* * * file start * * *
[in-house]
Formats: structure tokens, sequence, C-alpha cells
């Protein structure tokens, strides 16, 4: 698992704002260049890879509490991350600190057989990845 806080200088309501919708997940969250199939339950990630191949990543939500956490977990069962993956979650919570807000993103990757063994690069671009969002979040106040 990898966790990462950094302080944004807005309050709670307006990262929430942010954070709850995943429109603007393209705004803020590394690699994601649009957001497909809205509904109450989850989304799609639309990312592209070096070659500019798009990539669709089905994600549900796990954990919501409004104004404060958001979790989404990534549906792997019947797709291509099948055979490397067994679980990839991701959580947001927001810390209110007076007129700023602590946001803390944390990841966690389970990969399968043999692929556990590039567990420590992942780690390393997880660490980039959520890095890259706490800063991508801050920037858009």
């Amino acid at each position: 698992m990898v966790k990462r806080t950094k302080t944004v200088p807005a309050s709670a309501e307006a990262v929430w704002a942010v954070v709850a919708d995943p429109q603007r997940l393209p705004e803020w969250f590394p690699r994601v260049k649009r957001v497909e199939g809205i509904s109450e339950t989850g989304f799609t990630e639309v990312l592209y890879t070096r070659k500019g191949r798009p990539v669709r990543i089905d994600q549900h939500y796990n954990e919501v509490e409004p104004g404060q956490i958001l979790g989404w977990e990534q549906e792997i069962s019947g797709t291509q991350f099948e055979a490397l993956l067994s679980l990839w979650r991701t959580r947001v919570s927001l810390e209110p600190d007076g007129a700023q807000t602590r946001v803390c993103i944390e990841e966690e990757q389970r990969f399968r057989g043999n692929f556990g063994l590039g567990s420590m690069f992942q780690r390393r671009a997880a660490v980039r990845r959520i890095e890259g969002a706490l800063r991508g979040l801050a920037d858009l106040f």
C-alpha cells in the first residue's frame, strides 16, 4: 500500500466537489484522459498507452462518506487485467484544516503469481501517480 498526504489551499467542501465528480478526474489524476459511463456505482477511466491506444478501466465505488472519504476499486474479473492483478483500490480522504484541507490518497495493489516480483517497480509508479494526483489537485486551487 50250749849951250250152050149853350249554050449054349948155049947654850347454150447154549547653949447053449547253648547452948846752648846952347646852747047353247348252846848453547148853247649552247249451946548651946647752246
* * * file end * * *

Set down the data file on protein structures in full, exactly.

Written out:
[in-house]
Formats: structure tokens, sequence, C-alpha cells
């Protein structure tokens, strides 16, 4: 698992704002260049890879509490991350600190057989990845 806080200088309501919708997940969250199939339950990630191949990543939500956490977990069962993956979650919570807000993103990757063994690069671009969002979040106040 990898966790990462950094302080944004807005309050709670307006990262929430942010954070709850995943429109603007393209705004803020590394690699994601649009957001497909809205509904109450989850989304799609639309990312592209070096070659500019798009990539669709089905994600549900796990954990919501409004104004404060958001979790989404990534549906792997019947797709291509099948055979490397067994679980990839991701959580947001927001810390209110007076007129700023602590946001803390944390990841966690389970990969399968043999692929556990590039567990420590992942780690390393997880660490980039959520890095890259706490800063991508801050920037858009």
């Amino acid at each position: 698992m990898v966790k990462r806080t950094k302080t944004v200088p807005a309050s709670a309501e307006a990262v929430w704002a942010v954070v709850a919708d995943p429109q603007r997940l393209p705004e803020w969250f590394p690699r994601v260049k649009r957001v497909e199939g809205i509904s109450e339950t989850g989304f799609t990630e639309v990312l592209y890879t070096r070659k500019g191949r798009p990539v669709r990543i089905d994600q549900h939500y796990n954990e919501v509490e409004p104004g404060q956490i958001l979790g989404w977990e990534q549906e792997i069962s019947g797709t291509q991350f099948e055979a490397l993956l067994s679980l990839w979650r991701t959580r947001v919570s927001l810390e209110p600190d007076g007129a700023q807000t602590r946001v803390c993103i944390e990841e966690e990757q389970r990969f399968r057989g043999n692929f556990g063994l590039g567990s420590m690069f992942q780690r390393r671009a997880a660490v980039r990845r959520i890095e890259g969002a706490l800063r991508g979040l801050a920037d858009l106040f």
C-alpha cells in the first residue's frame, strides 16, 4: 500500500466537489484522459498507452462518506487485467484544516503469481501517480 498526504489551499467542501465528480478526474489524476459511463456505482477511466491506444478501466465505488472519504476499486474479473492483478483500490480522504484541507490518497495493489516480483517497480509508479494526483489537485486551487 50250749849951250250152050149853350249554050449054349948155049947654850347454150447154549547653949447053449547253648547452948846752648846952347646852747047353247348252846848453547148853247649552247249451946548651946647752246